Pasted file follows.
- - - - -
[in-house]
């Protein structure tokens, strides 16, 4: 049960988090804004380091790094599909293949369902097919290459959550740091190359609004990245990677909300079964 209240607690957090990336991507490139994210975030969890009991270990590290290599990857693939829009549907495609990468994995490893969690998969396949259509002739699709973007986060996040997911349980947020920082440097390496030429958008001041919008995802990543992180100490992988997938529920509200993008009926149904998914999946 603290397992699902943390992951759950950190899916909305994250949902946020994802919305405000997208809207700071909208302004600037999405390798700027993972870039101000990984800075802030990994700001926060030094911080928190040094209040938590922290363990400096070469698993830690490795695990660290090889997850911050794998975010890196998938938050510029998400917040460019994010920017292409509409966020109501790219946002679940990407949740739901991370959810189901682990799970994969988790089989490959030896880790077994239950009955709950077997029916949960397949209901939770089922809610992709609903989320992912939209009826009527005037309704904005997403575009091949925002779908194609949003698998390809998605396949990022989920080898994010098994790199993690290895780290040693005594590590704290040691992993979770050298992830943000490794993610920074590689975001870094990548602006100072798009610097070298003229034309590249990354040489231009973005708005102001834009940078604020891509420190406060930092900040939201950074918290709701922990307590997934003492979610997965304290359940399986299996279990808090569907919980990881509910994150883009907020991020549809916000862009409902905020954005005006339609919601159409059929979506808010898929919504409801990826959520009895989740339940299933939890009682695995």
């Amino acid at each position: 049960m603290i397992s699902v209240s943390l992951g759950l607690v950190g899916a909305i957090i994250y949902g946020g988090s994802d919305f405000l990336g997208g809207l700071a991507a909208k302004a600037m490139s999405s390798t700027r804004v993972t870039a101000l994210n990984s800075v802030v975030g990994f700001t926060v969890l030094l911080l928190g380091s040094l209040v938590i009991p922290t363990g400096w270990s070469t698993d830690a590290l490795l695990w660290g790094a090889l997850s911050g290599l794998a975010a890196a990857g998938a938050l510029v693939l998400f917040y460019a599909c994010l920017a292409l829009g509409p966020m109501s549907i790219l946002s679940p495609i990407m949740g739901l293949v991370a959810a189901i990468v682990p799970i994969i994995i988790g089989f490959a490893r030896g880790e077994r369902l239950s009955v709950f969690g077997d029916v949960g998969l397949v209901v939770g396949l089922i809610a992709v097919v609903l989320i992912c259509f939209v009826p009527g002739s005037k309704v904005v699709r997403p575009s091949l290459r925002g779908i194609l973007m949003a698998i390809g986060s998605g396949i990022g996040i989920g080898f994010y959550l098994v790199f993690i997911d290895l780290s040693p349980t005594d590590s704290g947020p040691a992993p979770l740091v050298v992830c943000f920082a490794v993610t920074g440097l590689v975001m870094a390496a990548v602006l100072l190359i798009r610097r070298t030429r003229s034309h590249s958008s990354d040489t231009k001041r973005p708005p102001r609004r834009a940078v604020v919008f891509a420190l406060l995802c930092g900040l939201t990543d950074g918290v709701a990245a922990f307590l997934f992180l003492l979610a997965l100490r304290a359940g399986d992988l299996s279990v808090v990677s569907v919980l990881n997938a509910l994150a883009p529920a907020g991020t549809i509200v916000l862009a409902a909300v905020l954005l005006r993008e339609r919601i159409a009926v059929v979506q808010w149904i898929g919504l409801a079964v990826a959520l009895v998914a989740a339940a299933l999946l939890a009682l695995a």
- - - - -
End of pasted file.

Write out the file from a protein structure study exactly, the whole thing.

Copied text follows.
[in-house]
């Protein structure tokens, strides 16, 4: 049960988090804004380091790094599909293949369902097919290459959550740091190359609004990245990677909300079964 209240607690957090990336991507490139994210975030969890009991270990590290290599990857693939829009549907495609990468994995490893969690998969396949259509002739699709973007986060996040997911349980947020920082440097390496030429958008001041919008995802990543992180100490992988997938529920509200993008009926149904998914999946 603290397992699902943390992951759950950190899916909305994250949902946020994802919305405000997208809207700071909208302004600037999405390798700027993972870039101000990984800075802030990994700001926060030094911080928190040094209040938590922290363990400096070469698993830690490795695990660290090889997850911050794998975010890196998938938050510029998400917040460019994010920017292409509409966020109501790219946002679940990407949740739901991370959810189901682990799970994969988790089989490959030896880790077994239950009955709950077997029916949960397949209901939770089922809610992709609903989320992912939209009826009527005037309704904005997403575009091949925002779908194609949003698998390809998605396949990022989920080898994010098994790199993690290895780290040693005594590590704290040691992993979770050298992830943000490794993610920074590689975001870094990548602006100072798009610097070298003229034309590249990354040489231009973005708005102001834009940078604020891509420190406060930092900040939201950074918290709701922990307590997934003492979610997965304290359940399986299996279990808090569907919980990881509910994150883009907020991020549809916000862009409902905020954005005006339609919601159409059929979506808010898929919504409801990826959520009895989740339940299933939890009682695995």
């Amino acid at each position: 049960m603290i397992s699902v209240s943390l992951g759950l607690v950190g899916a909305i957090i994250y949902g946020g988090s994802d919305f405000l990336g997208g809207l700071a991507a909208k302004a600037m490139s999405s390798t700027r804004v993972t870039a101000l994210n990984s800075v802030v975030g990994f700001t926060v969890l030094l911080l928190g380091s040094l209040v938590i009991p922290t363990g400096w270990s070469t698993d830690a590290l490795l695990w660290g790094a090889l997850s911050g290599l794998a975010a890196a990857g998938a938050l510029v693939l998400f917040y460019a599909c994010l920017a292409l829009g509409p966020m109501s549907i790219l946002s679940p495609i990407m949740g739901l293949v991370a959810a189901i990468v682990p799970i994969i994995i988790g089989f490959a490893r030896g880790e077994r369902l239950s009955v709950f969690g077997d029916v949960g998969l397949v209901v939770g396949l089922i809610a992709v097919v609903l989320i992912c259509f939209v009826p009527g002739s005037k309704v904005v699709r997403p575009s091949l290459r925002g779908i194609l973007m949003a698998i390809g986060s998605g396949i990022g996040i989920g080898f994010y959550l098994v790199f993690i997911d290895l780290s040693p349980t005594d590590s704290g947020p040691a992993p979770l740091v050298v992830c943000f920082a490794v993610t920074g440097l590689v975001m870094a390496a990548v602006l100072l190359i798009r610097r070298t030429r003229s034309h590249s958008s990354d040489t231009k001041r973005p708005p102001r609004r834009a940078v604020v919008f891509a420190l406060l995802c930092g900040l939201t990543d950074g918290v709701a990245a922990f307590l997934f992180l003492l979610a997965l100490r304290a359940g399986d992988l299996s279990v808090v990677s569907v919980l990881n997938a509910l994150a883009p529920a907020g991020t549809i509200v916000l862009a409902a909300v905020l954005l005006r993008e339609r919601i159409a009926v059929v979506q808010w149904i898929g919504l409801a079964v990826a959520l009895v998914a989740a339940a299933l999946l939890a009682l695995a």